Nick Francioso

New Smyrna Beach, Florida

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During the day, Nick Francioso, founder of SkillSyncer, Ohio native and Army Veteran, works as a Software Engineer for Conduent, the world’s largest business process services company. Francioso works in data migration software and helps to migrate data from legacy systems to newer versions. In his free time, he works on SkillSyncer, a web app powered by machine learning and natural language processing that intelligently compares a user’s resume to a potential job posting and scores its similarity based on multiple factors, including skills, keywords, work experiences, education and word count. SkillSyncer was officially launched in May of 2018, but Francioso's story begins shortly after high school when he decided to join the military.

"After high school, I wasn't really sure what I wanted to do," he said. "I took some classes here and there, but ultimately decided to join the Army. It made a lot of sense at the time, plus my schooling would be paid for. I was first stationed at Fort Carson and then Schofield Barracks in Hawaii. I was an armored crewman assigned to an Abrams Tank and spent one year in active combat in Afghanistan. However, the majority of my work for the Army was in Information Technology. I've always been a bit of a computer geek. I built computers when I was younger and always wanted to get a Computer Science Degree. The Army afforded me this opportunity and, while stationed in Hawaii, I got a Computer Science Degree from Hawaii Pacific University. I followed that up with an MBA, with a concentration in Business Intelligence, from Capella University."

Once out of the military, Francioso started applying for jobs. Because of his experience and education he had high hopes of landing a great job. After several months of applying and many unsuccessful attempts to get the type of job he wanted, he settled on a position doing phone-based technical support for a contractor of a major cable company. He wasn't happy and was disappointed with how he portrayed himself to prospective employers. After doing some research, Francioso discovered that companies rely heavily upon software programs to scan resumes for key words and other indicators that determine whether or not a candidate is a good fit.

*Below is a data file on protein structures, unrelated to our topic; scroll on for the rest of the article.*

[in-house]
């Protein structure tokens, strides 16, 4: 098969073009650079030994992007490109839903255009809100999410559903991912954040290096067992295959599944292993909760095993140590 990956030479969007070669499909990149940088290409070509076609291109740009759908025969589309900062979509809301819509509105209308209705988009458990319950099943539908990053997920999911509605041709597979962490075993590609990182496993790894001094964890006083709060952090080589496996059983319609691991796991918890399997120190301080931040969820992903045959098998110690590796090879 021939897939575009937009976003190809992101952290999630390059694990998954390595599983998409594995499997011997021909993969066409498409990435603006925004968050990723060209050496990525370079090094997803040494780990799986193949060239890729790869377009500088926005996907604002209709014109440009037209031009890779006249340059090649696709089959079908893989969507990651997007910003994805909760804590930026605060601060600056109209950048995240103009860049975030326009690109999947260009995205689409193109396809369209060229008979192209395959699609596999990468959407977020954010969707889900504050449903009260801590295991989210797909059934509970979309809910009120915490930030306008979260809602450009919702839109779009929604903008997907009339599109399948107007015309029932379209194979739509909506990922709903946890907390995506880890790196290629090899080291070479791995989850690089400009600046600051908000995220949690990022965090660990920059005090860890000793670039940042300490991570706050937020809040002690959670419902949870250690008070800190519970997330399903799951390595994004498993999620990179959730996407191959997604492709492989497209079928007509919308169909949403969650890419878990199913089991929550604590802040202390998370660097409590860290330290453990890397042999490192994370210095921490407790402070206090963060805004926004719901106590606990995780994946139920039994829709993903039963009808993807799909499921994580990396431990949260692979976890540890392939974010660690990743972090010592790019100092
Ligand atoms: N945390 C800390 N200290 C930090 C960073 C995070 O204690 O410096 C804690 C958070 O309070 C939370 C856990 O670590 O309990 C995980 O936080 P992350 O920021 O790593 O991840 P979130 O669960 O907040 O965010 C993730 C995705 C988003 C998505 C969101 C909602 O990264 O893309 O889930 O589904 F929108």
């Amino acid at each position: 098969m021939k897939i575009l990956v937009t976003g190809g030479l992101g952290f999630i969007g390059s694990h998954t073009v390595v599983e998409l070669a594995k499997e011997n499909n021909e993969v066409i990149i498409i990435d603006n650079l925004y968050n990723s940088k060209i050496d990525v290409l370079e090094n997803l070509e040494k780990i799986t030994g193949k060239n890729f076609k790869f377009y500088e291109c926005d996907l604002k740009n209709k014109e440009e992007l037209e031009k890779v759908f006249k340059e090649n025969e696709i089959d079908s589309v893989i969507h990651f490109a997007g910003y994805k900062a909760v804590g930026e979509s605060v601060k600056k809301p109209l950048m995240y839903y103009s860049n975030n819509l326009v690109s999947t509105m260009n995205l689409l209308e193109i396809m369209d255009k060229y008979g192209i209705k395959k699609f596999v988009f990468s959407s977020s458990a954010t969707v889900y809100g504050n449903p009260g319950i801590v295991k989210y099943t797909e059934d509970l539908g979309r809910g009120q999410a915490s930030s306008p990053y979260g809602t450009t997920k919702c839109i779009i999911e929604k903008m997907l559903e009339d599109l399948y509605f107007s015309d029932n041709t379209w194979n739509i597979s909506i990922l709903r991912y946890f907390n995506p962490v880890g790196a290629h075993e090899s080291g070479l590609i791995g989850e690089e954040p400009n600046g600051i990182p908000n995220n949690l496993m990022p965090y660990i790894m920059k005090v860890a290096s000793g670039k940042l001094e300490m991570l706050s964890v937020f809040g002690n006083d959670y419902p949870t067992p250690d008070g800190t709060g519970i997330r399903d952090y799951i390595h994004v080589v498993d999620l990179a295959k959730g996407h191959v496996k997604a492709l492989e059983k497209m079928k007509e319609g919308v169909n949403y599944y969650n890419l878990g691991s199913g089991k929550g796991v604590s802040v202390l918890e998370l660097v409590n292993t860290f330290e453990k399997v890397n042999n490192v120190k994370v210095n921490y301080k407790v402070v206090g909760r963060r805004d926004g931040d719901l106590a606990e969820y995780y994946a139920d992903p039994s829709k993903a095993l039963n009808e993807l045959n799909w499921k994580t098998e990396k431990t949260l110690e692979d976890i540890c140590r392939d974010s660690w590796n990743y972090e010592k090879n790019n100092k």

"That's where the idea came from," he said. "I got to work on developing software that would scan a resume and a job description, before a candidate applied for a position, allowing them to see gaps and make the necessary adjustments. For the first beta test, I used my own resume. I'd like to say I got the job because I improved my resume with the help of SkillSyncer."

In order to create SkillSyncer, Francioso had to push through a bit of a learning curve on the programming side of things. He was determined to maintain control of as many components of his project as possible, so he taught himself what he needed to know. He watched YouTube videos, read blogs and did extensive research on what was required to deploy a piece of software through the web.

Looking ahead, Francioso is focused on customer acquisition and strategic partnerships. "I've been reaching out to career coaches to see if they can help promote SkillSyncer," he said. "Especially those that work with veterans. I'm also reaching out to colleges and universities in hopes of selling them a software licence to provide the service to their students. If I can work with top colleges and universities and CareerSource boards, and I can help their students and clients secure employment, it's a win win for everyone. I'm also looking at the possibility of developing a mobile app."

Francioso offers up some great advice for those looking to make the jump into the world of entrepreneurship. "Get feedback," he said. "Even if you don't think the idea is great, put it out there. Make a beta program. See if your target market will use the beta program before you develop the full product and then make tweaks based on feedback. Try to solve a problem, especially something that no one has thought of before. Take your time and really think through this. The military forced me to do things I didn't think I could do. You quickly learn that most of it's in your head. I truly believe that anything you set your mind to, you can accomplish."


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